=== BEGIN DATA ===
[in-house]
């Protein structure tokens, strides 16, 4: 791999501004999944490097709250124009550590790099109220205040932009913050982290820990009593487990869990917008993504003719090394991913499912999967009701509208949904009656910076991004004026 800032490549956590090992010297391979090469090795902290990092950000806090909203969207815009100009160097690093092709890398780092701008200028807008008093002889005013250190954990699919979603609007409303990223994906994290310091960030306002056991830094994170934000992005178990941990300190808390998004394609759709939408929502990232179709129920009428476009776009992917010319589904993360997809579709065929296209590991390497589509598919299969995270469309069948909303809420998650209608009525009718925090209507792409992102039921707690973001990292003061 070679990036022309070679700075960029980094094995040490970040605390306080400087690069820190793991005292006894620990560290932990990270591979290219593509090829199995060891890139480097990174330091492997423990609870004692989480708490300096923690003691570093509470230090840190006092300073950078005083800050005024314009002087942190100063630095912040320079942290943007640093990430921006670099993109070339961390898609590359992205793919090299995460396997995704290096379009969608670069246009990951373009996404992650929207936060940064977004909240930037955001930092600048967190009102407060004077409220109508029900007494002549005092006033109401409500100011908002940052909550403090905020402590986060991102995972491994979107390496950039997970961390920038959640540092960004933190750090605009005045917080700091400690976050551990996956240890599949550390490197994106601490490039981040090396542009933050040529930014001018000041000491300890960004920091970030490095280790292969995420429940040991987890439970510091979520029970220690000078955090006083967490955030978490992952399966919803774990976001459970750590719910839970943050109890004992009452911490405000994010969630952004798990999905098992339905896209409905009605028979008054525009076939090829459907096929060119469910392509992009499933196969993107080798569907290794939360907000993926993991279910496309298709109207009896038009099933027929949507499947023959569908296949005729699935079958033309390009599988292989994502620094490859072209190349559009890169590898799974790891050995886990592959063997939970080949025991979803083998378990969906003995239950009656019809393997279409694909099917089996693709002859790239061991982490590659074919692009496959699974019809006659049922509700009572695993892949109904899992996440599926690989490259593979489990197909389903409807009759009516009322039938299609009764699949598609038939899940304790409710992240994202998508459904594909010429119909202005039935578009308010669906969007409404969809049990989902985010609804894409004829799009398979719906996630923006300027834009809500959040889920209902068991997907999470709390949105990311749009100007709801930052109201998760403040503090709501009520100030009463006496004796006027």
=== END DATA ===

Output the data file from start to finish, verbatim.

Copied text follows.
[in-house]
């Protein structure tokens, strides 16, 4: 791999501004999944490097709250124009550590790099109220205040932009913050982290820990009593487990869990917008993504003719090394991913499912999967009701509208949904009656910076991004004026 800032490549956590090992010297391979090469090795902290990092950000806090909203969207815009100009160097690093092709890398780092701008200028807008008093002889005013250190954990699919979603609007409303990223994906994290310091960030306002056991830094994170934000992005178990941990300190808390998004394609759709939408929502990232179709129920009428476009776009992917010319589904993360997809579709065929296209590991390497589509598919299969995270469309069948909303809420998650209608009525009718925090209507792409992102039921707690973001990292003061 070679990036022309070679700075960029980094094995040490970040605390306080400087690069820190793991005292006894620990560290932990990270591979290219593509090829199995060891890139480097990174330091492997423990609870004692989480708490300096923690003691570093509470230090840190006092300073950078005083800050005024314009002087942190100063630095912040320079942290943007640093990430921006670099993109070339961390898609590359992205793919090299995460396997995704290096379009969608670069246009990951373009996404992650929207936060940064977004909240930037955001930092600048967190009102407060004077409220109508029900007494002549005092006033109401409500100011908002940052909550403090905020402590986060991102995972491994979107390496950039997970961390920038959640540092960004933190750090605009005045917080700091400690976050551990996956240890599949550390490197994106601490490039981040090396542009933050040529930014001018000041000491300890960004920091970030490095280790292969995420429940040991987890439970510091979520029970220690000078955090006083967490955030978490992952399966919803774990976001459970750590719910839970943050109890004992009452911490405000994010969630952004798990999905098992339905896209409905009605028979008054525009076939090829459907096929060119469910392509992009499933196969993107080798569907290794939360907000993926993991279910496309298709109207009896038009099933027929949507499947023959569908296949005729699935079958033309390009599988292989994502620094490859072209190349559009890169590898799974790891050995886990592959063997939970080949025991979803083998378990969906003995239950009656019809393997279409694909099917089996693709002859790239061991982490590659074919692009496959699974019809006659049922509700009572695993892949109904899992996440599926690989490259593979489990197909389903409807009759009516009322039938299609009764699949598609038939899940304790409710992240994202998508459904594909010429119909202005039935578009308010669906969007409404969809049990989902985010609804894409004829799009398979719906996630923006300027834009809500959040889920209902068991997907999470709390949105990311749009100007709801930052109201998760403040503090709501009520100030009463006496004796006027």